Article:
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Protecting athletes who suffer concussions on the playing field.

POSITION: The WVSMA supports enacting state legislation to require appropriate safeguards for athletes who suffer concussions by requiring annual training for coaches and stipulating terms and conditions for return-to-play protocols, and also amending state legislation to provide liability protection and/or immunity for health care providers involved in athletic events.

ISSUE: Concussions are one of the most commonly reported injuries in children and adolescents who participate in sports, and the risk of catastrophic injury or death increases significantly if the concussion is not properly evaluated and managed.

The issue gained widespread attention in 2006 after a 13-yearold named Zachery Lystedt sustained a concussion during a football game. The boy returned to play after a short break and then became severely ill. After the game he had emergency brain surgery, and he is now confined to a wheelchair and has limited abilities. Zachery's home state of Washington enacted concussion legislation in his honor in 2009, and, since then, 40 other states have followed suit.

Some of the important aspects of an effective concussion management protocol include the following:

1. Athletes and parents should become informed about the risks associated with concussions.

2. Coaches should complete annual training on brain injury recognition and return-to-play protocols.

3. Any athlete suspected of sustaining a concussion should be removed from the game and not allowed to return to play until after being evaluated by an appropriate health care provider with specific training in concussion management and receiving written clearance.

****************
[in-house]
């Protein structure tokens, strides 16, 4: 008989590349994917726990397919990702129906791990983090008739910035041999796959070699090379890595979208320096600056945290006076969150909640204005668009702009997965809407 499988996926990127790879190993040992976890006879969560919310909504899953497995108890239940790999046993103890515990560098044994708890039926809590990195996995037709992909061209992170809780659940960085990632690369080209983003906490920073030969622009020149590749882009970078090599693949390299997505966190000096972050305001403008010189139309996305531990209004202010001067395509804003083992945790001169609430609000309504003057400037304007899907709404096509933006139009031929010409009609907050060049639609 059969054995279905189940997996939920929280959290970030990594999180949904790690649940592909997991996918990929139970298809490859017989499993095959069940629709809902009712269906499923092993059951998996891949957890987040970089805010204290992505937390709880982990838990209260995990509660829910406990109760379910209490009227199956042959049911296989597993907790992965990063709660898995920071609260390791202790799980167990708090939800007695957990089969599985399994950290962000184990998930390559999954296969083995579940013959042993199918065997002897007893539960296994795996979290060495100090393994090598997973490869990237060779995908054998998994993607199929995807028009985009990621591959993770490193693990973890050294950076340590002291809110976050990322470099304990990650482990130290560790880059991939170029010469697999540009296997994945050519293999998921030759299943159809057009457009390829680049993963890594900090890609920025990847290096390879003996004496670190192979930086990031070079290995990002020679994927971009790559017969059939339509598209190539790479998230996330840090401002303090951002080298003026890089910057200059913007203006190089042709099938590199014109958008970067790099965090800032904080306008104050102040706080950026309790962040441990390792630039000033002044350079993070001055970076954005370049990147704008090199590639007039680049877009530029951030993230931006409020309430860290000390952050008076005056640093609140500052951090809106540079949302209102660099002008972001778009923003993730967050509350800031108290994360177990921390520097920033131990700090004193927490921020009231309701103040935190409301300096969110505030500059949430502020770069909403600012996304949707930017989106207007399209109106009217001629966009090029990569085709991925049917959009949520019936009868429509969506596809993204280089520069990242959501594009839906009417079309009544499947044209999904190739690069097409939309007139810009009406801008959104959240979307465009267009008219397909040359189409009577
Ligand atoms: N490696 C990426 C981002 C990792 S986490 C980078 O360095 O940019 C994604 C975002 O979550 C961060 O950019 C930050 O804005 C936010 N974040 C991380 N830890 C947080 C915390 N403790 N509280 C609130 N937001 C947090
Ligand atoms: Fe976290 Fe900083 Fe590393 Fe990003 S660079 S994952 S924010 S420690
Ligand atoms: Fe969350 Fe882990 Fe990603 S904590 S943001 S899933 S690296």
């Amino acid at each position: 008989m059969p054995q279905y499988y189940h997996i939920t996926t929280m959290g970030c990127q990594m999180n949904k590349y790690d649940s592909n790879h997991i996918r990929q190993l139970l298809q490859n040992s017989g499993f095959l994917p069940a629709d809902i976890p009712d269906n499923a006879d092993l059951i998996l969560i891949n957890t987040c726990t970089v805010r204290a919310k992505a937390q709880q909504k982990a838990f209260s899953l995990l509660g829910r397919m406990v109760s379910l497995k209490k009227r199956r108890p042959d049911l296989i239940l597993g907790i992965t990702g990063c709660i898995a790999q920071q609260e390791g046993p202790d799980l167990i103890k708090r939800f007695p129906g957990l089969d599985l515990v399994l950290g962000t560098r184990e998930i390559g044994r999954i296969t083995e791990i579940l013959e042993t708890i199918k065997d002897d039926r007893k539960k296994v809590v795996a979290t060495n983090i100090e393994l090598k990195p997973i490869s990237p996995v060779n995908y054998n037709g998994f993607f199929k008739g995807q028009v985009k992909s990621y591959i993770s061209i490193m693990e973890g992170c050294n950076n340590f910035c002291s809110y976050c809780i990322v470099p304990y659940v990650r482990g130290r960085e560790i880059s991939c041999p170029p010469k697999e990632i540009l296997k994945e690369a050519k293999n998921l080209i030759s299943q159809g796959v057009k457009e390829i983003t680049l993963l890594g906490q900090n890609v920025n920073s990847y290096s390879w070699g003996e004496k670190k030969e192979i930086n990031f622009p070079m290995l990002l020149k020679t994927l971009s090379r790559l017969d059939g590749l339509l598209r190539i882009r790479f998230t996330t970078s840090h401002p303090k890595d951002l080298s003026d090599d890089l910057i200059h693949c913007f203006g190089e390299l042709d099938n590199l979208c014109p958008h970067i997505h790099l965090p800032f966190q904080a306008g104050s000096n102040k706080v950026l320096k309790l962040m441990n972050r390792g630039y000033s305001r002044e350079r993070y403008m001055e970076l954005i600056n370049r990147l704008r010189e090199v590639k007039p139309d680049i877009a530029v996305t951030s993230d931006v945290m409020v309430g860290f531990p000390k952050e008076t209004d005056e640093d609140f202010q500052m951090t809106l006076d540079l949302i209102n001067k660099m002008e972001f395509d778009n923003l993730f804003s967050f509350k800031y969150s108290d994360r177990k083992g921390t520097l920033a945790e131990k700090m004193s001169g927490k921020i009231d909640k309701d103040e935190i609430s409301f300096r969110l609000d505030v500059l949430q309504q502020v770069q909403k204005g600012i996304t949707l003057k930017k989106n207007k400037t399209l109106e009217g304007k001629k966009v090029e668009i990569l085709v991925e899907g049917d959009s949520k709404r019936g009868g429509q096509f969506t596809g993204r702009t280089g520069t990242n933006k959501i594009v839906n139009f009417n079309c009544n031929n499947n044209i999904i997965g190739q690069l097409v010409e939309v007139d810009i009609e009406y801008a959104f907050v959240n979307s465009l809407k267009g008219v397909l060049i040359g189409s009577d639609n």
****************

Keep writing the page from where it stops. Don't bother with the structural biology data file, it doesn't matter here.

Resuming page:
In association with concussion management legislation, the WVSMA also supports modifying state law to increase liability protection or immunity to health care providers who offer medical services at athletic events. This protection is important so that volunteers are not discouraged from offering emergency services.

Current West Virginia law, enacted in 2012, stipulates that volunteer team physicians who render services at school athletic events are liable for civil damages to the limits of their own professional liability insurance policy. The WVSMA recommends that the legislature should amend existing law regarding state insurance for school employees to specify that the Board of Risk and Insurance Management (BRIM) also provides liability protection for school volunteers.

In addition, the WVSMA recommends amending current state law regarding aid to accident victims (the so-called "Good Samaritan Law"). Current law states that anyone, including health care practitioners, who render aid in good faith at the scene of an accident or crime is immune from civil liability. The WVSMA recommends that this law should be amended to include any medical emergency, and should specify that "scene of an accident" also includes youth athletic events.

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Title Annotation:2013 Legislative Briefs
Publication:West Virginia Medical Journal
Article Type:Report
Geographic Code:1U5WV
Date:Mar 1, 2013
Words:430
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